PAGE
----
Also by this author: Joy in the Sorrow: How a Thriving Church (and Its Pastor) Learned to Suffer Well
Published by Crossway Books on August 18, 2020
Genres: Non-Fiction, Christian Life, Marriage, Parenting
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One of the greatest responsibilities all Christian parents have is to be disciple makers in their homes.
Discipling your family can feel like an intimidating task, but it doesn't need to be overwhelming or complicated. With a simple plan in place, discipleship is something every parent can do.
Pastors Matt Chandler and Adam Griffin have made it their mission to help you develop a sustainable rhythm of gospel-centered discipleship focused in three key areas: time, moments, and milestones. Filled with suggestions, sample plans, and Scripture references, this book begins with the end in mind--equipping you to create a unique plan for your family as you raise your children in the love and fear of the Lord.
God created the family before he created the church. That line, which I first heard from Ravi Zacharias, became a guide for my time in youth ministry. The family is the central place of learning, spiritual formation, and discipleship. And yet, increasingly, our families seem fractured and failing. Parents don’t feel qualified as spiritual leaders and so place the onus on youth pastors and Sunday School teachers for their child’s spiritual formation. Or family life just seems to busy with work, school, and sports all vying for attention. A family is difficult to manage, let alone disciple. Family Discipleship by Matt Chandler and Adam Griffin seeks provide parents with an easy guide to beginning to lead their children through time, moments, and milestones.
After a few chapters of introduction, the bulk of the book does indeed focus on those three things. Chandler and Griffin’s advice is solid, if not revolutionary. Have a plan, be intentional, set a schedule. The chapter on time is mostly about developing dedicated time for family devotions and conversations and being intentional in spending time with your children.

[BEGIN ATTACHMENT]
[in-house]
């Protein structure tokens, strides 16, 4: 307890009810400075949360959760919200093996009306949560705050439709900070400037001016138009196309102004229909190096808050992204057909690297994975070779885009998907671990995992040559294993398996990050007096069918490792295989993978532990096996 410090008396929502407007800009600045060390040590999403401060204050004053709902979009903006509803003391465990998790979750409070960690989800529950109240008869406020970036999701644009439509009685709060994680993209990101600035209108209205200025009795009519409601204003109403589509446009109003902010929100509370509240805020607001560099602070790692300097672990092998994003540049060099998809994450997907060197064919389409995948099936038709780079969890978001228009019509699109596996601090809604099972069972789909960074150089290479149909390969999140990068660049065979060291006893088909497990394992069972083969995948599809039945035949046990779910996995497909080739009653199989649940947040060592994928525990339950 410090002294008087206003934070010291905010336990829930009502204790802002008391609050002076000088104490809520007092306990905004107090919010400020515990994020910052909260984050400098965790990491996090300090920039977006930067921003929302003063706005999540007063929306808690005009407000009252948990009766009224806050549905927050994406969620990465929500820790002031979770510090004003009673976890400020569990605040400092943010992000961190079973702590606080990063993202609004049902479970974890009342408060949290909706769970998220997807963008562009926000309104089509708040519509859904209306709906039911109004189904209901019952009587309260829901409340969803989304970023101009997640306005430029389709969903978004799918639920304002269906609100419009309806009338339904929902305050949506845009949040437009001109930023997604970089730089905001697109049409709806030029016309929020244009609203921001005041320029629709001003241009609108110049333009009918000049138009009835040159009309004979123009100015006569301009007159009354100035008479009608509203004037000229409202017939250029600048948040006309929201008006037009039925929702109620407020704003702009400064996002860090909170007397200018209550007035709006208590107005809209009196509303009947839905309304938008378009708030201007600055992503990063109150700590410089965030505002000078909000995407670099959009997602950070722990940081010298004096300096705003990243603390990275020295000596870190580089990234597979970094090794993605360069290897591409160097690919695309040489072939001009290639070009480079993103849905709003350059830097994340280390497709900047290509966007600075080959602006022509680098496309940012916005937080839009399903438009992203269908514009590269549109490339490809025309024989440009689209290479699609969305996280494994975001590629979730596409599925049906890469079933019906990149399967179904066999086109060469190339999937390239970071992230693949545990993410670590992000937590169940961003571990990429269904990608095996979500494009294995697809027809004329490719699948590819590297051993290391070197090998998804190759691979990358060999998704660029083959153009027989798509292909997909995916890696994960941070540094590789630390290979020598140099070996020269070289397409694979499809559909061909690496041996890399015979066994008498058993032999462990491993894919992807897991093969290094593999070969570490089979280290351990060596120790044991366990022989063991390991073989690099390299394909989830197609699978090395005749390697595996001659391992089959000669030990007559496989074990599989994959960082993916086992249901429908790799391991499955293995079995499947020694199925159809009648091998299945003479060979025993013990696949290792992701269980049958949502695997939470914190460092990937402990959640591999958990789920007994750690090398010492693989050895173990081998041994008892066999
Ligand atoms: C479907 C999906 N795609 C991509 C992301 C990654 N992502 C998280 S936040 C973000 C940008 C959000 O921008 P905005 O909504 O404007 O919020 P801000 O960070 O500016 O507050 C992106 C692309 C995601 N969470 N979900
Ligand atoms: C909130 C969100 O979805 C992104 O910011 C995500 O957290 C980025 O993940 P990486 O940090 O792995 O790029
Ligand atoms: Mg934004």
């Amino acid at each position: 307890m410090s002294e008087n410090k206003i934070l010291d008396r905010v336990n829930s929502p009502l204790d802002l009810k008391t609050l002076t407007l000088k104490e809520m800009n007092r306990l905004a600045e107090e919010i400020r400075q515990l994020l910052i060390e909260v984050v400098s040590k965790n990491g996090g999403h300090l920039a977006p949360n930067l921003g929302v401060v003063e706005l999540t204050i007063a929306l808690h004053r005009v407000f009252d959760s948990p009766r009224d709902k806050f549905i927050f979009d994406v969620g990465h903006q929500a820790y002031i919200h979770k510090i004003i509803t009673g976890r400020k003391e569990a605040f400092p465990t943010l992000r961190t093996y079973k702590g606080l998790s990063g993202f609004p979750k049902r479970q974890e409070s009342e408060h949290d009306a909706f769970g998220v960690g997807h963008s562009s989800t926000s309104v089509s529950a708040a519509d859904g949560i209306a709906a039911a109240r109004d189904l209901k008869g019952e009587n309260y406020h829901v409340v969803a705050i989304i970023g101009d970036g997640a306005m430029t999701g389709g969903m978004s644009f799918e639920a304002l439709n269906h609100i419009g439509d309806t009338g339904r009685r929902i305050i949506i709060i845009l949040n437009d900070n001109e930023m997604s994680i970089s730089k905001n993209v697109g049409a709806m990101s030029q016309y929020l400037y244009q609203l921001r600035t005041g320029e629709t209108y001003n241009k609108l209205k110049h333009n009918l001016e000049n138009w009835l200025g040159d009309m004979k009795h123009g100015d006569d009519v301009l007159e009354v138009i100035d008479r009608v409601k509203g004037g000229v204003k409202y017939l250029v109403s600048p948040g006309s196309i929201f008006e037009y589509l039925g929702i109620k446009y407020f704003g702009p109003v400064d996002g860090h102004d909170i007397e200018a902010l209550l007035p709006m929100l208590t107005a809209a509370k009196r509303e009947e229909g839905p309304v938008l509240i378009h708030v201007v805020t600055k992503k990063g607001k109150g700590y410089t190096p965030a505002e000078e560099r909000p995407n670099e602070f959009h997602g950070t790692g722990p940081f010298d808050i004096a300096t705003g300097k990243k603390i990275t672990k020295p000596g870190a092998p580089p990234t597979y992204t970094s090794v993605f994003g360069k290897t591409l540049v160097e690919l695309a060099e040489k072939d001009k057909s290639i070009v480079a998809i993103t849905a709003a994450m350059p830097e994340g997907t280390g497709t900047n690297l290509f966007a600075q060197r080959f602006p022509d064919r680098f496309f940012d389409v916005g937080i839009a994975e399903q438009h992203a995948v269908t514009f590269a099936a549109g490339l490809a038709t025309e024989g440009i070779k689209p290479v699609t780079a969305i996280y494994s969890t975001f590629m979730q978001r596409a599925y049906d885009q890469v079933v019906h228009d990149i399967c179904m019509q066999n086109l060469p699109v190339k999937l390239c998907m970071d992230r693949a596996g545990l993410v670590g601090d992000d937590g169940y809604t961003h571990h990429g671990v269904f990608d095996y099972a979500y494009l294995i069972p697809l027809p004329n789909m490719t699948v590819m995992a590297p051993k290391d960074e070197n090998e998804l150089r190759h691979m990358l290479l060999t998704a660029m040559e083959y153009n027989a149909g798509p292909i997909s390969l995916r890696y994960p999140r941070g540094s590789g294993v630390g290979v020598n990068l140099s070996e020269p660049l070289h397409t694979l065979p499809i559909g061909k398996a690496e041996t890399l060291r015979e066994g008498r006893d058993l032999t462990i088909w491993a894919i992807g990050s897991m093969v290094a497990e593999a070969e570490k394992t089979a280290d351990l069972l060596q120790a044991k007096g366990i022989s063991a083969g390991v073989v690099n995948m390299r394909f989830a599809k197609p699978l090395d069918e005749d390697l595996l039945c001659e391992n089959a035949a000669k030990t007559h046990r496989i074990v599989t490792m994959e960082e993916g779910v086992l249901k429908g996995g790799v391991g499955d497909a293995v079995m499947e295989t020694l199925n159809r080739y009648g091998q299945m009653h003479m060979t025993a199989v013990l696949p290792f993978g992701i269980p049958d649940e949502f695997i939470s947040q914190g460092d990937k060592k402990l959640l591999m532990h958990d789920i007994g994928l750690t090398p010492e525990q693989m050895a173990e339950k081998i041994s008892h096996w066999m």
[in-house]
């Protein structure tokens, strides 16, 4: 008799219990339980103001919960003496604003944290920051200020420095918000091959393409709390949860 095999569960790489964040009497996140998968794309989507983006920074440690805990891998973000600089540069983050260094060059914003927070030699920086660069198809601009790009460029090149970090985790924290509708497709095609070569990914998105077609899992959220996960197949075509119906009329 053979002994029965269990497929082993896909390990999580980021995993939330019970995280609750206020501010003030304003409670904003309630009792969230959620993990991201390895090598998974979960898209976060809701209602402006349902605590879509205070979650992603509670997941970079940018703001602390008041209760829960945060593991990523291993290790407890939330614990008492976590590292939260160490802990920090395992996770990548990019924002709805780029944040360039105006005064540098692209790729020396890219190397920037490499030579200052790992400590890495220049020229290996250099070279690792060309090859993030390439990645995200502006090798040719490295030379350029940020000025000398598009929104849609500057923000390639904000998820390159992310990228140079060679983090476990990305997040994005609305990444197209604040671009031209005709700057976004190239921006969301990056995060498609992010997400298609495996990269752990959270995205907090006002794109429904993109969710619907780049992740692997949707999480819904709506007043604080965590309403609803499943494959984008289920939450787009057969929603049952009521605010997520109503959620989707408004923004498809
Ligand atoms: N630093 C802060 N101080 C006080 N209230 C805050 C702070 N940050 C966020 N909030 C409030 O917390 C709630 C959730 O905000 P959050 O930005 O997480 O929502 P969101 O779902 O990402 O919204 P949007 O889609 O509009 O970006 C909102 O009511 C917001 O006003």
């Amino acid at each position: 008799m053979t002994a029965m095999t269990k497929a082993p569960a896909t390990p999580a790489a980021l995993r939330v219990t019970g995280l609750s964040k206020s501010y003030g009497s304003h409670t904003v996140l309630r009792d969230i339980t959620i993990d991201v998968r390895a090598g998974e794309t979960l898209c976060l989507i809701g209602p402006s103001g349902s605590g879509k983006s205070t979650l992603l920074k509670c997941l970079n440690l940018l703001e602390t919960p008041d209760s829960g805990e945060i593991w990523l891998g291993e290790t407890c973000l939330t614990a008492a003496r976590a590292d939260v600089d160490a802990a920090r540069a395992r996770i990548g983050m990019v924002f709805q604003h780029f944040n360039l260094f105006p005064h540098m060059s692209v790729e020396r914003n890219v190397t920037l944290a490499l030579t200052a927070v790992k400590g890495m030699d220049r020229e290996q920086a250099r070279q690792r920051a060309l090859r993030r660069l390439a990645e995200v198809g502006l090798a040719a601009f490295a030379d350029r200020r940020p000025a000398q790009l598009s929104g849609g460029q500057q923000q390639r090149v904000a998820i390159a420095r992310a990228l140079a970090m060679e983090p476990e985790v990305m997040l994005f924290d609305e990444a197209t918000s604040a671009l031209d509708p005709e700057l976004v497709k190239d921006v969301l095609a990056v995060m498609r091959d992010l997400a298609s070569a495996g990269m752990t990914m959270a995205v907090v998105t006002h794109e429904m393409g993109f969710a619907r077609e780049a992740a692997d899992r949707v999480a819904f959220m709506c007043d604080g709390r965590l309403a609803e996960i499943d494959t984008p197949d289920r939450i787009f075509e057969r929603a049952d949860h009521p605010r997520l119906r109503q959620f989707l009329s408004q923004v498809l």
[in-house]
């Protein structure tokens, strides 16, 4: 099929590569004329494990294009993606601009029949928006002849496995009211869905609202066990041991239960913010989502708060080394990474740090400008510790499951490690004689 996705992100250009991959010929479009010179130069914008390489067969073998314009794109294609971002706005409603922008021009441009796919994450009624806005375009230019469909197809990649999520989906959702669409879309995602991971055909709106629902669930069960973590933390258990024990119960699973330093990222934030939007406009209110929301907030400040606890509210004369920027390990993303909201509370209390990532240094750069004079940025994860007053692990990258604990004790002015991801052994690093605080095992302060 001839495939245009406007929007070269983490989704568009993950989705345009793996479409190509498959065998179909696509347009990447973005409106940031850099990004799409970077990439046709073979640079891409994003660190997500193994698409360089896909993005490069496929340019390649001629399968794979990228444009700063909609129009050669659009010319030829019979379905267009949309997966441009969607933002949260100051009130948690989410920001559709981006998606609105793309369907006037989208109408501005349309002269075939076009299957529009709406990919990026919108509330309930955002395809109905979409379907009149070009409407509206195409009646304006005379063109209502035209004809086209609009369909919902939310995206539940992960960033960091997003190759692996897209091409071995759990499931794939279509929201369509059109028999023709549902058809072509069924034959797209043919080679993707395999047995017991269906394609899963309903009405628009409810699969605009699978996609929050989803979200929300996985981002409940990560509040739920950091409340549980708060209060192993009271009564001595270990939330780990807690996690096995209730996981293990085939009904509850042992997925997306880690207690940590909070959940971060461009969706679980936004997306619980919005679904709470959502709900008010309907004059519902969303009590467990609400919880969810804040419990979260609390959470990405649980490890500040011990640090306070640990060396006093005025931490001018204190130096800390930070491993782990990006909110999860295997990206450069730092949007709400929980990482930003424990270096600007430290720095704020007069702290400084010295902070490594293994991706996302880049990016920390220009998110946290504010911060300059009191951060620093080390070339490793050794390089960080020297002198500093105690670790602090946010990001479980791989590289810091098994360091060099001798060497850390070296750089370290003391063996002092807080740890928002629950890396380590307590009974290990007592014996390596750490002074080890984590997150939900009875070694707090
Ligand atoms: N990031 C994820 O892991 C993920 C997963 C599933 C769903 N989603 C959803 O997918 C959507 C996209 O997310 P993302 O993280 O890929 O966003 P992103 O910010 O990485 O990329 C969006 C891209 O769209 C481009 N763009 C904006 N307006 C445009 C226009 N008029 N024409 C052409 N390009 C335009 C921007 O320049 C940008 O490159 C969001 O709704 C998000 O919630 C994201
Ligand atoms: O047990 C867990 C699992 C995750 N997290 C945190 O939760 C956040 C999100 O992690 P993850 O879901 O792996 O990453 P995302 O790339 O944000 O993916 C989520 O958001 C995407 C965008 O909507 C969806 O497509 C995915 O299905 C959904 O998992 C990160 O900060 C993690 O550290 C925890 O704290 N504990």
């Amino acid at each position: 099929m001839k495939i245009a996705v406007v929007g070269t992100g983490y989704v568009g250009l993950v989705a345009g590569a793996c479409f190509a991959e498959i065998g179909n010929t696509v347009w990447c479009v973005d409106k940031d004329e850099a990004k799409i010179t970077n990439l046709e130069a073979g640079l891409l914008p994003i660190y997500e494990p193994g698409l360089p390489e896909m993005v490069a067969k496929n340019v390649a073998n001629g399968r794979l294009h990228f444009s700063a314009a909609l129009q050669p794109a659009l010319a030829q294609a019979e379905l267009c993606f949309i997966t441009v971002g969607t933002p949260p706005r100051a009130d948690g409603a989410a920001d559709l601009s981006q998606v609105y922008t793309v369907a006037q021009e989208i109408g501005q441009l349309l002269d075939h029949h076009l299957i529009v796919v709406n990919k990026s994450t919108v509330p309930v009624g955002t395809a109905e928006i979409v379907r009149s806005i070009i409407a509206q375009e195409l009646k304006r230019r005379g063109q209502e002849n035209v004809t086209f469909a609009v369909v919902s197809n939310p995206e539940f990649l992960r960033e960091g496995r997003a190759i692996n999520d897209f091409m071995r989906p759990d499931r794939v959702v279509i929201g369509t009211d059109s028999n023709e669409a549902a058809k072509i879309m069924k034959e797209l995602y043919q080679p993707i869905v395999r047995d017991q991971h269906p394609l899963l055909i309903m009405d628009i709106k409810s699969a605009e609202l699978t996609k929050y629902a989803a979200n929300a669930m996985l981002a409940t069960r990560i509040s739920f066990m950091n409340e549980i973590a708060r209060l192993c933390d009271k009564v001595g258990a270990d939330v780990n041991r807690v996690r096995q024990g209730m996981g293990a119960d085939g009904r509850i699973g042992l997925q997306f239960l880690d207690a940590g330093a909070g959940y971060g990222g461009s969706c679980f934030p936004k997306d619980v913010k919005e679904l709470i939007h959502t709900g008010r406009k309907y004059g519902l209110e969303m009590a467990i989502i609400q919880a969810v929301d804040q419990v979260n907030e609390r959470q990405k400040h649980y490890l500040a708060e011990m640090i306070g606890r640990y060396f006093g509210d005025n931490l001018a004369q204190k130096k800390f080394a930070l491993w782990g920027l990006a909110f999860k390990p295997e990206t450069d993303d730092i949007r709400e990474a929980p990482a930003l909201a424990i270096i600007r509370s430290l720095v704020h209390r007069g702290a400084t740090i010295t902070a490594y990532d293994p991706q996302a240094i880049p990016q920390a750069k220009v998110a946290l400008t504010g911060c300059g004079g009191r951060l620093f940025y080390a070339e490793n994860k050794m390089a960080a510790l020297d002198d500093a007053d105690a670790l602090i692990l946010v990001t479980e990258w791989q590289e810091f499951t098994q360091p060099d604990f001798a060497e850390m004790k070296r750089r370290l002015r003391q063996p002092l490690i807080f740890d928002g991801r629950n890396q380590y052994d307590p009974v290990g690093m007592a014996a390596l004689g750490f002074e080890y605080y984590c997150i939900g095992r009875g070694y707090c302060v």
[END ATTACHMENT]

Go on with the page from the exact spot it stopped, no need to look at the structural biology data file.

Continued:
The chapter on moments concerns developing liturgies (not a word they use, but how I would term it) in response to certain moments of life. Maybe that’s, whenever you see an ambulance, praying for all those involved in the medical emergency. Maybe that’s teaching a child to count to ten before acting when they’re angry. All of these moments of life that are recurring are places where parents can create habitual responses in their children that disciple them toward spiritual maturity. Milestones is similar, but deals with developing things such as family traditions, rites of passage, and so on.
Throughout the book, Chandler and Griffin have provided practical suggestions, lists, and checklists, and so on that really make this an actionable book. Family Discipleship doesn’t just talk theory, it mobilizes parents to jump in and begin the process of discipling their children. The book also does a great job in putting parents’ fears to rest while also challenging them in their own discipleship journeys. You don’t have to be perfect to disciple your child, but you also cannot lead where you have not been.
Overall, Family Discipleship is perfectly serviceable and solid. It’s a good foundation and a good introduction. Building on that will require a different kind of book or—better than that—a community of believers in the church to walk through the discipleship process with.